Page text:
He felt nothing but pain radiating from his back. There was a lightheadedness that signaled an imminent loss of consciousness. “Shooter,” he gasped, flipping onto his back. Amelia attempted to crouch beside him, but he used all his strength to pull her down. The rangers were rushing to their side—one kneeling down to check on Will and Amelia, the other two returning fire into the tree line.

“Flip him over onto his stomach,” Amelia commanded of the Ranger checking Will. “He’s been shot in the back.”

Will’s strength was leaving him rapidly. He felt rough hands grab him and flip his limp body over. It was not a gentle motion; his entire back felt like it was engulfed in flames. He could feel the blood pooling on the deck around him. The rangers had stopped firing and were now just standing at attention.

“Go to my room and get my medical pack. It’s in the bag on my bed. Room 10C,” Amelia instructed the ranger who was helping them.

The ranger looked at Will, then back at Amelia. “Do what she says. We’ll stand guard here!” her counterpart barked. At that, the woman leapt to her feet and ran through the door that led below.

Amelia was kneeling next to Will now. She patted his face to get his attention. She stared deeply into his eyes. Will was transfixed, aware of nothing else but their starling blue shade, the color of sapphires. It was only a moment before shadows began creeping into the edges of his vision. He’d been injured enough in the past to know what that meant. He was fading, fast.

“Hang in there,” Amelia told him. “I can help you as soon as we get the bullet out. For now, try not to bleed to death, ok?”

Will could only nod, unable to make his voice work.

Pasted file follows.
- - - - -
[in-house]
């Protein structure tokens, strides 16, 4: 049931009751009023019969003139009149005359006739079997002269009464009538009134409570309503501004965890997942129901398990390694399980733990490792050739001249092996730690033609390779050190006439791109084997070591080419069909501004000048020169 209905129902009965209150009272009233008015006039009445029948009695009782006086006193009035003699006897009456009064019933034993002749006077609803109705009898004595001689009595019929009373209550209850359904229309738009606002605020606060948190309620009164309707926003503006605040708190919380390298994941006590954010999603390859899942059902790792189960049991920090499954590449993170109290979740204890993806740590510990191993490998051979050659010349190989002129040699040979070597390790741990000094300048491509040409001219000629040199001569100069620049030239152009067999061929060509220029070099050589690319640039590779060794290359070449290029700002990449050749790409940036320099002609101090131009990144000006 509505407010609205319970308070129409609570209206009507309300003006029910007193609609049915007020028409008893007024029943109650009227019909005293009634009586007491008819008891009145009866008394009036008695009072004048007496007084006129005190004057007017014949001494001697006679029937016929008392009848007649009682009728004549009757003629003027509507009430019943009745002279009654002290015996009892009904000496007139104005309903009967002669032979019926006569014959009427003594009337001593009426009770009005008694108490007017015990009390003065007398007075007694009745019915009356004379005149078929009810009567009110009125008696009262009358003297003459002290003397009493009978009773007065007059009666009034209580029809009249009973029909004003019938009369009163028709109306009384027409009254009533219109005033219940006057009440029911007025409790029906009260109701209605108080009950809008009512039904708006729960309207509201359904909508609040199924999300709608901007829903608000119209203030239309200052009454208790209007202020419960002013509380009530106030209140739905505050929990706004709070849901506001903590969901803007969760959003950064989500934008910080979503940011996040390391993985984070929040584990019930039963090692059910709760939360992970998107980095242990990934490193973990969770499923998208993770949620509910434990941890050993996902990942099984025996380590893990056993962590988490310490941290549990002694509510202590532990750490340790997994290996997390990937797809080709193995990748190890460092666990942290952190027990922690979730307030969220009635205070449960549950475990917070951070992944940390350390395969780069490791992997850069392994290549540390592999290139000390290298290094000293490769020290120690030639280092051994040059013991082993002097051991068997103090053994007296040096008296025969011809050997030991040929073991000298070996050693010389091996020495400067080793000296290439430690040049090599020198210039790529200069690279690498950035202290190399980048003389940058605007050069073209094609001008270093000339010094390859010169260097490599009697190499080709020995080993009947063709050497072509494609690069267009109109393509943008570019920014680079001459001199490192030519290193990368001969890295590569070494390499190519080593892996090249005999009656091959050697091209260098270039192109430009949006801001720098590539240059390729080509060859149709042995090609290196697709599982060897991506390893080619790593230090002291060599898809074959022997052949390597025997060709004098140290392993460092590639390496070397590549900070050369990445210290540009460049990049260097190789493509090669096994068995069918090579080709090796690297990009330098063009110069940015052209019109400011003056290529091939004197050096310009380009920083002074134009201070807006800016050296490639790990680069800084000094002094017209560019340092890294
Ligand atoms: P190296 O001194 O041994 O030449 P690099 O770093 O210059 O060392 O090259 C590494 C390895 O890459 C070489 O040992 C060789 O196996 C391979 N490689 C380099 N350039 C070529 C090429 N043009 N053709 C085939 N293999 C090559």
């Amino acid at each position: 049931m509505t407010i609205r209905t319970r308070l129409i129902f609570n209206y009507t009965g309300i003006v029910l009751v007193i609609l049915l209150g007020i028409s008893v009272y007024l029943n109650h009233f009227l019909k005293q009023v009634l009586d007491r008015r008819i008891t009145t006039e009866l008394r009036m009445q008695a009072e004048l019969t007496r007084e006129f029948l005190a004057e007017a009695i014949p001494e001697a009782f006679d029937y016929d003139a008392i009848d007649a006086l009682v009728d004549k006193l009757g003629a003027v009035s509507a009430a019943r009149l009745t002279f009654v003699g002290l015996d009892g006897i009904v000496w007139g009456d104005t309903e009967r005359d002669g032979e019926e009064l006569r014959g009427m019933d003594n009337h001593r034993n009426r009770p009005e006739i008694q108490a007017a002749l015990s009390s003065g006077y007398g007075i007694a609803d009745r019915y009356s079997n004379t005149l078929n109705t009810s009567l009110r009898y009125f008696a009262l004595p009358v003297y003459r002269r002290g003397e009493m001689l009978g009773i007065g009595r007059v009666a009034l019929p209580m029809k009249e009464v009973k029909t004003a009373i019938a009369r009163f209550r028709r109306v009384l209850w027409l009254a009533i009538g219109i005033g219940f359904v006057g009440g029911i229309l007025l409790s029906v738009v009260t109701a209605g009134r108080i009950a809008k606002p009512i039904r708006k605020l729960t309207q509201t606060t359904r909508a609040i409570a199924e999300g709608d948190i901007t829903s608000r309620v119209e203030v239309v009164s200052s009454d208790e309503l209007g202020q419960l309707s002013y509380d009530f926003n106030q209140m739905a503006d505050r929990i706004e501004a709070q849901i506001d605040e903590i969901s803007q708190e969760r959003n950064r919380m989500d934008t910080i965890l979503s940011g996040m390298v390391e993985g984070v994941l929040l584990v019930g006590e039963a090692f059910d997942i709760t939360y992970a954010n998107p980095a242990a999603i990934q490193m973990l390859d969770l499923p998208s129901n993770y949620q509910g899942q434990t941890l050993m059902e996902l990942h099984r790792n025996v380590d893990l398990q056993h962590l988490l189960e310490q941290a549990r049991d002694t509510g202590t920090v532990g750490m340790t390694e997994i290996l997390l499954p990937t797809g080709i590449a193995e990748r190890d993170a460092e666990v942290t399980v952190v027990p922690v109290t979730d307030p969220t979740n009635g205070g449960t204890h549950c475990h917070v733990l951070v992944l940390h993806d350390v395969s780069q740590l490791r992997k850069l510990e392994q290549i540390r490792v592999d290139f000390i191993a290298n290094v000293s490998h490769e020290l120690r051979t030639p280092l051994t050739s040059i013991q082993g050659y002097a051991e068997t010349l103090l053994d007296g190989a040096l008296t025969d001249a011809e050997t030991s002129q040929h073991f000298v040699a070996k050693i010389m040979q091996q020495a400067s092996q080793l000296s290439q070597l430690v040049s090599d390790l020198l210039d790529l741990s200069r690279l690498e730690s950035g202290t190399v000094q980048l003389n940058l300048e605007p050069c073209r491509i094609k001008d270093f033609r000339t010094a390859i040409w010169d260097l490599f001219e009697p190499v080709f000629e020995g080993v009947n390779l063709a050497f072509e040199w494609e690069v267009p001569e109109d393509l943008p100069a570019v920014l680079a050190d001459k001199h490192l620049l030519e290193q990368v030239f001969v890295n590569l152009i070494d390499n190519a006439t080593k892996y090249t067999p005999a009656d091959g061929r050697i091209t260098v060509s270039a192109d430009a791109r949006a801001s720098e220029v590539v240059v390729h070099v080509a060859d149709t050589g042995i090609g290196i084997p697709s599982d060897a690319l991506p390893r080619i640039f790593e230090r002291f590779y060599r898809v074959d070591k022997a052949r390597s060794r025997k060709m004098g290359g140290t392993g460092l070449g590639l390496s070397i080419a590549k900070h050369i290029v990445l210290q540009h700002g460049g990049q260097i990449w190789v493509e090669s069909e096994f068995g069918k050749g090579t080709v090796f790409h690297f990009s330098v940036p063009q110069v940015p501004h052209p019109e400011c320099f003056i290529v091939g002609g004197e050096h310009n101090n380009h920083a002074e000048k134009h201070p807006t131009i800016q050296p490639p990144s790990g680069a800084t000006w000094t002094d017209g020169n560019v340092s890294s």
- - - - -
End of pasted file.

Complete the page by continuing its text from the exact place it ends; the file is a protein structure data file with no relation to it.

“You!” Amelia said to the nearest ranger. “Do you have a knife?”

“Yes, Sister,” the ranger said and handed her the knife sheathed in his belt. Amelia used the knife to tear off the bottom half of Will’s shirt. She wadded up the bloody blue cloth and pressed it against his wound. “This might hurt a bit, but I need to apply pressure to get the bleeding to stop, ok?”

Will nodded again. At this point, he had no choice. Weakness spread through his body like an oil spill. He couldn’t stop her if he wanted to. And it did hurt. She pressed the cloth against his wound, causing a fiery sensation to emanate out from the center and spread throughout his back.

“Does that hurt?” she asked him.

“No,” he lied.

“Don’t lie to me,” she said. “Don’t try to be a tough guy.”

“Sorry,” Will said, trying to stay conscious.

“Sister, the two of you need to get below,” the ranger said, interrupting them. “There may be more shooters.”

“It’s not a good idea to move him until he’s stable,” Amelia said. “We’ll stay down.”

The ranger wanted to argue, but one look from Amelia silenced him. She was definitely the one in charge right now.

“Will,” Amelia said into his ear, “When my medi-pack is here, I’ll be able to give you something for the pain. For now, hang on, ok? If you need to pass out, go ahead.”

“OK,” he said, feeling suddenly like he was going to vomit. He pushed himself up on his elbows to clear the space for it. The muscles in his back seemed to tear and he collapsed, his strength gone.

“Don’t do that,” Amelia said. “You’ll make your injury worse.”

“Might throw up,” he said.

Amelia looked worried at that. “If you have to, turn your face to the side, and I’ll hold you up,” she said. “Try not to use the muscles in your back.”

Will felt his stomach spasm, but nothing came out, for which he was grateful. After a few moments, the feeling passed, though there was still a wave of nausea passing through his body. He heard the door slam open, and the ranger who’d been sent below returned, with two more rangers with her.

“Here, Sister,” she said, handing Amelia a medium-size black case.

“Ok, Will,” Amelia said, opening the pack. “I’m going to give you something for the pain now. It will probably knock you out, which will let me get the bullet out without hurting you more. Do you understand?”

“Yes,” Will said. He felt a needle prick in the meat of his shoulder, and a warm sensation passed through him, chasing away the nausea. After a few moments, he felt nothing at all.